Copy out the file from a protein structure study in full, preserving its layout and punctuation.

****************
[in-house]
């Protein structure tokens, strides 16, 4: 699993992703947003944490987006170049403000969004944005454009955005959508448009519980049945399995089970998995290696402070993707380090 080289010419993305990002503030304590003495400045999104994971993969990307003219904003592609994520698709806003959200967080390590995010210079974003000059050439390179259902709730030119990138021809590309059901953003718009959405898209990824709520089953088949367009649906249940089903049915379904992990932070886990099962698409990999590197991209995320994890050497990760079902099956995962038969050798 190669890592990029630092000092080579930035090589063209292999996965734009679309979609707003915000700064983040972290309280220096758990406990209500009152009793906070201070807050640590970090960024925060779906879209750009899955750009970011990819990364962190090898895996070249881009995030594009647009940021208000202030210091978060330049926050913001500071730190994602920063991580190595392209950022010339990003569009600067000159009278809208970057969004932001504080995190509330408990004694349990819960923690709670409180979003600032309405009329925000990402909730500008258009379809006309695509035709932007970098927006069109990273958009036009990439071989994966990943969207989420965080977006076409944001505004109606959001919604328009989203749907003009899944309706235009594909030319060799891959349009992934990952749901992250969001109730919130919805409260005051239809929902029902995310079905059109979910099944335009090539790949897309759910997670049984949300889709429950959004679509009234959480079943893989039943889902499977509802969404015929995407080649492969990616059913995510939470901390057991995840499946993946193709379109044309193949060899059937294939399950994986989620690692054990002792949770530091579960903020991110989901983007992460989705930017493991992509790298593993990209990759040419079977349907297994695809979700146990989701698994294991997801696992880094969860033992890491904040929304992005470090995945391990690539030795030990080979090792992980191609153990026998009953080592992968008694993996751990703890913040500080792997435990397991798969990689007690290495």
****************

[in-house]
């Protein structure tokens, strides 16, 4: 699993992703947003944490987006170049403000969004944005454009955005959508448009519980049945399995089970998995290696402070993707380090 080289010419993305990002503030304590003495400045999104994971993969990307003219904003592609994520698709806003959200967080390590995010210079974003000059050439390179259902709730030119990138021809590309059901953003718009959405898209990824709520089953088949367009649906249940089903049915379904992990932070886990099962698409990999590197991209995320994890050497990760079902099956995962038969050798 190669890592990029630092000092080579930035090589063209292999996965734009679309979609707003915000700064983040972290309280220096758990406990209500009152009793906070201070807050640590970090960024925060779906879209750009899955750009970011990819990364962190090898895996070249881009995030594009647009940021208000202030210091978060330049926050913001500071730190994602920063991580190595392209950022010339990003569009600067000159009278809208970057969004932001504080995190509330408990004694349990819960923690709670409180979003600032309405009329925000990402909730500008258009379809006309695509035709932007970098927006069109990273958009036009990439071989994966990943969207989420965080977006076409944001505004109606959001919604328009989203749907003009899944309706235009594909030319060799891959349009992934990952749901992250969001109730919130919805409260005051239809929902029902995310079905059109979910099944335009090539790949897309759910997670049984949300889709429950959004679509009234959480079943893989039943889902499977509802969404015929995407080649492969990616059913995510939470901390057991995840499946993946193709379109044309193949060899059937294939399950994986989620690692054990002792949770530091579960903020991110989901983007992460989705930017493991992509790298593993990209990759040419079977349907297994695809979700146990989701698994294991997801696992880094969860033992890491904040929304992005470090995945391990690539030795030990080979090792992980191609153990026998009953080592992968008694993996751990703890913040500080792997435990397991798969990689007690290495």